For many, “Blinded by the Light” conjures up images of a young Bruce Springsteen belting out a fiery tune. However, in this case, it’s referring to something altogether different.
In mid-September, bucket trucks started rolling down the streets in my Durham, North Carolina neighborhood. Our High-Pressure Sodium (HPS) streetlights, which had been omnipresent lining the road, were quietly being replaced with new Light Emitting Diodes (LEDs). At first glance, the sleek new streetlight style was appreciated.
And then, the sun went down.
The City’s Perspective
The city started this project with a small pilot program and the best of intentions. Beginning in 2014, if a streetlight failed mechanically, it would be supplanted by an LED fixture. Over 1,000 lights were replaced, and it was smooth sailing—there wasn’t a single complaint.
According to the mayor of Durham, Steve Schewel, when the LED lighting proposal was presented to the city council, there was excitement. “We are working hard to make our city less fossil-fuel dependent,” Schewel stated in an email. “We have set ambitious goals for carbon neutrality in Durham, and we were happy to hear that these new lights could help us meet those goals.”
The city staff estimates that it will result “in a reduction of 6.25 million kWh of electricity each year, which is a savings of 4.4 million tons of carbon dioxide emissions, the equivalent of 10,246 barrels of oil, or 4.8 million pounds of coal, or taking 940 passenger vehicles off the road for a year.”
The benefits were clear—energy savings, coupled with a positive environmental impact. The City of Durham decided to embark on a full-scale HPS replacement program.
The positive environmental impact is meaningful, but often goes unrecognized. Residents do not call the city offices or the local utility to extol the virtues of the corner light. Lighting communication from residents consists overwhelmingly of complaints and streetlights are often viewed internally as a problem area for cities and utilities.
How One Neighborhood Reacted to the Change
The LEDs cast a new light on the street—not the warm yellow that people had grown accustomed to, but rather one that was brighter and had a cool white feel. A colleague refers to it sarcastically as the “Bug Zapper” effect. The neighborhood listserv exploded with activity.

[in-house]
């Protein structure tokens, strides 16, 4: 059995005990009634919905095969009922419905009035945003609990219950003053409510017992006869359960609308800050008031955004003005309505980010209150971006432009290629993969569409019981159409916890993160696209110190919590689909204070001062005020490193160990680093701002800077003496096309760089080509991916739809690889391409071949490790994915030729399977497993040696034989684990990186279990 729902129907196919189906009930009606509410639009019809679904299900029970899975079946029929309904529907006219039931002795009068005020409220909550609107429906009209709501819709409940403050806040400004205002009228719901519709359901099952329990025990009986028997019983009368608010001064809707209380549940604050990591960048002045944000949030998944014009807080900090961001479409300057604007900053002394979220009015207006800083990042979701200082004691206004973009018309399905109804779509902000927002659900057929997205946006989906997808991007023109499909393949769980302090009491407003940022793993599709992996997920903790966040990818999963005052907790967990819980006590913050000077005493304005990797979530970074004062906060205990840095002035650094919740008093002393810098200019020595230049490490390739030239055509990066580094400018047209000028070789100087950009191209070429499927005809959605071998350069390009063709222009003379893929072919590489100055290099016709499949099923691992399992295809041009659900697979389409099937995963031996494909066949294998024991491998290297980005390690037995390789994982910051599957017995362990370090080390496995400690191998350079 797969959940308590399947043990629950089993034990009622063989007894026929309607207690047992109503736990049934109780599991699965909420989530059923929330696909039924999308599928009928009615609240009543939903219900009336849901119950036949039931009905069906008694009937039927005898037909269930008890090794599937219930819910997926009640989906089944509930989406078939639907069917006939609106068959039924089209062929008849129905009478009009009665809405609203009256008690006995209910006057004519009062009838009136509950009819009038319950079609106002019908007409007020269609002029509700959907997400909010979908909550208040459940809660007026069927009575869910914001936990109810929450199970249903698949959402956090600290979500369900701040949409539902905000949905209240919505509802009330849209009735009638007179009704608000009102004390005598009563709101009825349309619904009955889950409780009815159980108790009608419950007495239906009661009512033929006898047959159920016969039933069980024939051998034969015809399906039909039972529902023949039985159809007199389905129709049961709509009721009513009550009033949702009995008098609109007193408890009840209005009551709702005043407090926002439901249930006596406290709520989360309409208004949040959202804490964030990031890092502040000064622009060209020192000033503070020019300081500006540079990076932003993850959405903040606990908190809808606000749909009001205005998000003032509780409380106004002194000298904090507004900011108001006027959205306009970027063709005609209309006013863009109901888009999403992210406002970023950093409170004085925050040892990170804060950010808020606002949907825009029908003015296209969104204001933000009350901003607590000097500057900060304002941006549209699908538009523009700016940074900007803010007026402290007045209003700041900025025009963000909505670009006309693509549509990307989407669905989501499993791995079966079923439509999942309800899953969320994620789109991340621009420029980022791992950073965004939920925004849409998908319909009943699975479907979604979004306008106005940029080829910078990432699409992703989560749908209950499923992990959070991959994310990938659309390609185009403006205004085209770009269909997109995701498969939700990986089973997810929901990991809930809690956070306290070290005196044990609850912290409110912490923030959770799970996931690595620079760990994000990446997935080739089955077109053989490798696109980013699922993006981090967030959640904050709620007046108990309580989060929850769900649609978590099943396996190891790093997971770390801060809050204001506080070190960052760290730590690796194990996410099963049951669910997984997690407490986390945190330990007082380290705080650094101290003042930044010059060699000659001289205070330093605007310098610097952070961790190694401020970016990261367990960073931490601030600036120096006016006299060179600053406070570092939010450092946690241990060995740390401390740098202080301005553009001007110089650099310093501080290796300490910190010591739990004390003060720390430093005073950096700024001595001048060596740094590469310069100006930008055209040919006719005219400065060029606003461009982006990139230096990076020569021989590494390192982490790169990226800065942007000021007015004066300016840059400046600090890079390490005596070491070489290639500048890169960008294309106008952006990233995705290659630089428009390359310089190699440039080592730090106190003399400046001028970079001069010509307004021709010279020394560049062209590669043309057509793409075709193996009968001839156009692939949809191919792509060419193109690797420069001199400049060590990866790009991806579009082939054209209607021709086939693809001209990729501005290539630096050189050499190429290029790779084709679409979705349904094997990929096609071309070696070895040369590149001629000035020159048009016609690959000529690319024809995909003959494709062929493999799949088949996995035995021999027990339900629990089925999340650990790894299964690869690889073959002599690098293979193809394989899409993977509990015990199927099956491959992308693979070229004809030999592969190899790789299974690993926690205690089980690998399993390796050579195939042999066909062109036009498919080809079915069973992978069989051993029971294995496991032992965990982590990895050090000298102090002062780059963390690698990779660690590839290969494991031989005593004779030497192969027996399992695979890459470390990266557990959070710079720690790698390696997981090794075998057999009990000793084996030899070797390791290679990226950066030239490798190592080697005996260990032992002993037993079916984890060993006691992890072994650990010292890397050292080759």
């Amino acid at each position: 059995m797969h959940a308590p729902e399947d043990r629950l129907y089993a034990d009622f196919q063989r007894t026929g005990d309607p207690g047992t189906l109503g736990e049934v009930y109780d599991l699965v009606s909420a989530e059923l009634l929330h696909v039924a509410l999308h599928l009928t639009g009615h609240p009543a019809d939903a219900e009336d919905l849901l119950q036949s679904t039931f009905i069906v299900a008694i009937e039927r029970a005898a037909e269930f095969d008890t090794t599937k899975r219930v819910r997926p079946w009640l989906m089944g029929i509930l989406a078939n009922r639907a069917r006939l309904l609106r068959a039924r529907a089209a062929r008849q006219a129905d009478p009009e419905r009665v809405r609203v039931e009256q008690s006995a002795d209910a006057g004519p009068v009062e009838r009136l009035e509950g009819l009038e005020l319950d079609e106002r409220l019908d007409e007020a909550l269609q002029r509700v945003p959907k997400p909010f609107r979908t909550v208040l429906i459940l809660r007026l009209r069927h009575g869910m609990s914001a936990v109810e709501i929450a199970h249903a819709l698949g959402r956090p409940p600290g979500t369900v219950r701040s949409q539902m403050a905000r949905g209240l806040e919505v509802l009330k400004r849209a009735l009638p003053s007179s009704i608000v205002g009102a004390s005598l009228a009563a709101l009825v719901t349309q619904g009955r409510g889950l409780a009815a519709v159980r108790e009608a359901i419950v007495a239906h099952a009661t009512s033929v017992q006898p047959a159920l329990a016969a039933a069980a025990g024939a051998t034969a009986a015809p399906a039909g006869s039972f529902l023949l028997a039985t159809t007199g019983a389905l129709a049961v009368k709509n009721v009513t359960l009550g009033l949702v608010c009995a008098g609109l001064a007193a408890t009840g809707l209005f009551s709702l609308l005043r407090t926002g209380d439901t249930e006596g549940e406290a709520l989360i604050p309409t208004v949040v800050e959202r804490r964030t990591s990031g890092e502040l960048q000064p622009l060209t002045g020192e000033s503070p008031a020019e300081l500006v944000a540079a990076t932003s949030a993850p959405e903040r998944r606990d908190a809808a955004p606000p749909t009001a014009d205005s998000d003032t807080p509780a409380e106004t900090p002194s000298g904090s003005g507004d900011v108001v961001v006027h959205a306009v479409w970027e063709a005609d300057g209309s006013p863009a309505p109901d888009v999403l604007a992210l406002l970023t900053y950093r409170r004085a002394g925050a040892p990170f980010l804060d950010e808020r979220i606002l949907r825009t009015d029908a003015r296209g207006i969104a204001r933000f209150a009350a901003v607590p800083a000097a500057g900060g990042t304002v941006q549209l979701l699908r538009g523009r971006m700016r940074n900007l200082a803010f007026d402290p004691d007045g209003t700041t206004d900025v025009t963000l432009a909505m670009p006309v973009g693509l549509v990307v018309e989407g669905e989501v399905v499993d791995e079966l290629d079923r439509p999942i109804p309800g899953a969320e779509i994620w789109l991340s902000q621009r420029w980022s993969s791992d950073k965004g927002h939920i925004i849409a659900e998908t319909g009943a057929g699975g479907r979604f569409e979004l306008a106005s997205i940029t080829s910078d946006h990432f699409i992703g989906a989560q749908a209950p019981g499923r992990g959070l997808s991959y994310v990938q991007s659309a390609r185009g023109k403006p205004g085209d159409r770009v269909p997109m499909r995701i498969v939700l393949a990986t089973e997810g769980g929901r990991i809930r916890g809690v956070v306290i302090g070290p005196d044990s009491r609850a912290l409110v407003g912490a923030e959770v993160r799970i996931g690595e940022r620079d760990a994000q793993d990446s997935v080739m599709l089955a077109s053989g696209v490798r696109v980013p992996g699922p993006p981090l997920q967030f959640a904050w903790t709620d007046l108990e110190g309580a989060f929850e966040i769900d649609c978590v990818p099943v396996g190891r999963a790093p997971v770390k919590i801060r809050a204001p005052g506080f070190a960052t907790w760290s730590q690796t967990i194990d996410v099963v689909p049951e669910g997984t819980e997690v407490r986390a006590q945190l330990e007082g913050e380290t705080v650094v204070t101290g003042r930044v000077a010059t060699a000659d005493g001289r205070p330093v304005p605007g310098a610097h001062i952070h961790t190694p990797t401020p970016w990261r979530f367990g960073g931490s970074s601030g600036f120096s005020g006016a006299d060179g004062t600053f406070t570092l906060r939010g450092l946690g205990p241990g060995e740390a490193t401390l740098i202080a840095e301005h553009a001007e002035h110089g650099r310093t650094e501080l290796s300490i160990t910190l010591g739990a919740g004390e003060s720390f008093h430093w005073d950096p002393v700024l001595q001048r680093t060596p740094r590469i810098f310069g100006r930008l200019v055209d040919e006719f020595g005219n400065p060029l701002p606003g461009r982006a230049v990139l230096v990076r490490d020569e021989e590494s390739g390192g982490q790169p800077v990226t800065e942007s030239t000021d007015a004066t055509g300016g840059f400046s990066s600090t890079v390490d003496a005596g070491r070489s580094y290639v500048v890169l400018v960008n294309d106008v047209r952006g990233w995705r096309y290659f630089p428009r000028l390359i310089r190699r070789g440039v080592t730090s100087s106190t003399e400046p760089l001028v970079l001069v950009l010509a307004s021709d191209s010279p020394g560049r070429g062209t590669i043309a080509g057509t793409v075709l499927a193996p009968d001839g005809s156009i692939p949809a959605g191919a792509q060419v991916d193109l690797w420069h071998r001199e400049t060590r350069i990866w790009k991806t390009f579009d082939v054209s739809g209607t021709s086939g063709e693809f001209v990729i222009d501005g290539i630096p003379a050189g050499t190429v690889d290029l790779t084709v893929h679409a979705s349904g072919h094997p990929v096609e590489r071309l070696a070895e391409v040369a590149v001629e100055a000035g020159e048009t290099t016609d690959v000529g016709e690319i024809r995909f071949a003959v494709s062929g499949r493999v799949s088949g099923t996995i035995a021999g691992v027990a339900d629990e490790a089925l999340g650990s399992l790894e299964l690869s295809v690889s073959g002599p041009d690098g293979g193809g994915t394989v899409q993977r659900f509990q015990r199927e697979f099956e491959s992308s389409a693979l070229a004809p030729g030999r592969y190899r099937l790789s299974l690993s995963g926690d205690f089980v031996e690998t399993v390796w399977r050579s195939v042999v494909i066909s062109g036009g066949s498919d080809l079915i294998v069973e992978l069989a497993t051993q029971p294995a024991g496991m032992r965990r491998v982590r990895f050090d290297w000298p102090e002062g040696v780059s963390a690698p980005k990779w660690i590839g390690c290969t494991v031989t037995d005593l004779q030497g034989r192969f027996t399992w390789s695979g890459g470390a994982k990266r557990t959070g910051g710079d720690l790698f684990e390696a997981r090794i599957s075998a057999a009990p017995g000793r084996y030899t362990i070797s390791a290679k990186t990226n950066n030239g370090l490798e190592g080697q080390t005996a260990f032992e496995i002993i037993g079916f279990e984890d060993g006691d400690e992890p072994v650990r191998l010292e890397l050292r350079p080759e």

“Now an eerie blue glow shines through the blinds into my house. It almost looks like daylight at night – stadium lighting is a good description.” – April
“That color temperature situation is a big deal—not just for wildlife but for humans as well.” – MJ
“Absolutely hate the new lights and they are being installed all over Durham neighborhoods where once there were amber-colored lights that did the job just fine.” – Roberta
“We have also had to get black-out curtains in order to sleep.” – Rodrigo
As you can see, this topic struck a nerve. In one week, there were more than 50 posts focused on how to fight the installation. The sheer amount of dialogue rivaled the infamous, “Is it ok to put bagged dog poop in a neighbor’s trash can?” conversation of 2019.
A story emerged through many emails to city department heads by various individuals within the neighborhood. Duke Energy owns and manages the streetlights and charges the city a monthly service fee for that service. Regarding the changeover to LEDs, the Public Utilities Commission allowed Duke Energy to impose a $40/light transition fee. When considering there are roughly 22,000 lights in Durham, the total bill was more than $800,000. Learning the complex intricacies of streetlight ownership structure and management was part of the listserv dialogue.
Unfortunately, by the time that the neighborhood listserv exploded with activity, well over 90% of the new lights had already been installed. Going back to the old lights was not an option. Once the utility and city decided to “roll trucks,” the options became very limited. The one-time installation expenses made large scale changes unrealistic. It would be fiscally irresponsible.
The Missed Opportunity
The city addressed the situation with graciousness. The project leader repeatedly answered questions and worked to find an amicable solution to anyone that saw the new lights bothersome. In this case, the city agreed to make adjustments to the lights or provide shields to limit light exposure. The shields are an added project expense that the city will absorb.
In an ideal situation, Duke Energy and the City of Durham could have worked together to install smart street lighting technology and not simply LEDs. By having networked smart lights, the city/utility could actively control, operate and manage the lights. They could set dimming schedules, adjust individual lights as requested, and be proactive when a light fails.
By not adding lighting controls at the onset of the LED changeover, Durham missed a golden opportunity. They had the chance to give their residents better customer service while laying a smart city foundation for future applications.
Through it all, I completely understand the frustrations of my neighbors. I wish the city and Duke Energy would have taken a different path. This was an opportunity for Durham to go “smart.”
Only time will tell if the city’s remedy will suffice. In the meantime, many of my neighbors are still “Blinded by the Light.”